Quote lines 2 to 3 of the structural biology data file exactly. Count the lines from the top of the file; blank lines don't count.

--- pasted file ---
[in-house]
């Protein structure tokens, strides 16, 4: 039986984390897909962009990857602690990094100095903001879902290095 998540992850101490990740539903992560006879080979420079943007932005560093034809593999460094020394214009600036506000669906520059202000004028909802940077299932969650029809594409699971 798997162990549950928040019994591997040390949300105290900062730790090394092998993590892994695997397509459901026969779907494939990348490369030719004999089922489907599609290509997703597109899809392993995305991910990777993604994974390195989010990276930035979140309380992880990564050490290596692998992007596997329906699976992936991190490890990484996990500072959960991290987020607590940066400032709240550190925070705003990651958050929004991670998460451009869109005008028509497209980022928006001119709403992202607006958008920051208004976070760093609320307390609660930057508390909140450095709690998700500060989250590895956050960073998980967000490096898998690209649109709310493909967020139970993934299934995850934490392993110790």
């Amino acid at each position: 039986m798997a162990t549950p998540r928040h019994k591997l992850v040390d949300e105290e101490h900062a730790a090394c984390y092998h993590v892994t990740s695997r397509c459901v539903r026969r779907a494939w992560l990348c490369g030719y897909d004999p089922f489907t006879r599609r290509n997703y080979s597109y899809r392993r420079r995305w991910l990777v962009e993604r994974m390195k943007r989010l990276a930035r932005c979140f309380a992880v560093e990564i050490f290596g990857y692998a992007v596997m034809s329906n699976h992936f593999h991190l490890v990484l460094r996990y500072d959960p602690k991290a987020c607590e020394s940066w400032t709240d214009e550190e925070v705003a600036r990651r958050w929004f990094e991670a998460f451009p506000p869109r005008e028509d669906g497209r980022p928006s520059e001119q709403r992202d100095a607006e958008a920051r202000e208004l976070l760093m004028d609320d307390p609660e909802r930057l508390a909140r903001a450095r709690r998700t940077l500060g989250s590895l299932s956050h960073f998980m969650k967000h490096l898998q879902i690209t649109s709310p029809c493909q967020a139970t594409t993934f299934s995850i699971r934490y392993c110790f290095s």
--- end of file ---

């Protein structure tokens, strides 16, 4: 039986984390897909962009990857602690990094100095903001879902290095 998540992850101490990740539903992560006879080979420079943007932005560093034809593999460094020394214009600036506000669906520059202000004028909802940077299932969650029809594409699971 798997162990549950928040019994591997040390949300105290900062730790090394092998993590892994695997397509459901026969779907494939990348490369030719004999089922489907599609290509997703597109899809392993995305991910990777993604994974390195989010990276930035979140309380992880990564050490290596692998992007596997329906699976992936991190490890990484996990500072959960991290987020607590940066400032709240550190925070705003990651958050929004991670998460451009869109005008028509497209980022928006001119709403992202607006958008920051208004976070760093609320307390609660930057508390909140450095709690998700500060989250590895956050960073998980967000490096898998690209649109709310493909967020139970993934299934995850934490392993110790």
């Amino acid at each position: 039986m798997a162990t549950p998540r928040h019994k591997l992850v040390d949300e105290e101490h900062a730790a090394c984390y092998h993590v892994t990740s695997r397509c459901v539903r026969r779907a494939w992560l990348c490369g030719y897909d004999p089922f489907t006879r599609r290509n997703y080979s597109y899809r392993r420079r995305w991910l990777v962009e993604r994974m390195k943007r989010l990276a930035r932005c979140f309380a992880v560093e990564i050490f290596g990857y692998a992007v596997m034809s329906n699976h992936f593999h991190l490890v990484l460094r996990y500072d959960p602690k991290a987020c607590e020394s940066w400032t709240d214009e550190e925070v705003a600036r990651r958050w929004f990094e991670a998460f451009p506000p869109r005008e028509d669906g497209r980022p928006s520059e001119q709403r992202d100095a607006e958008a920051r202000e208004l976070l760093m004028d609320d307390p609660e909802r930057l508390a909140r903001a450095r709690r998700t940077l500060g989250s590895l299932s956050h960073f998980m969650k967000h490096l898998q879902i690209t649109s709310p029809c493909q967020a139970t594409t993934f299934s995850i699971r934490y392993c110790f290095s």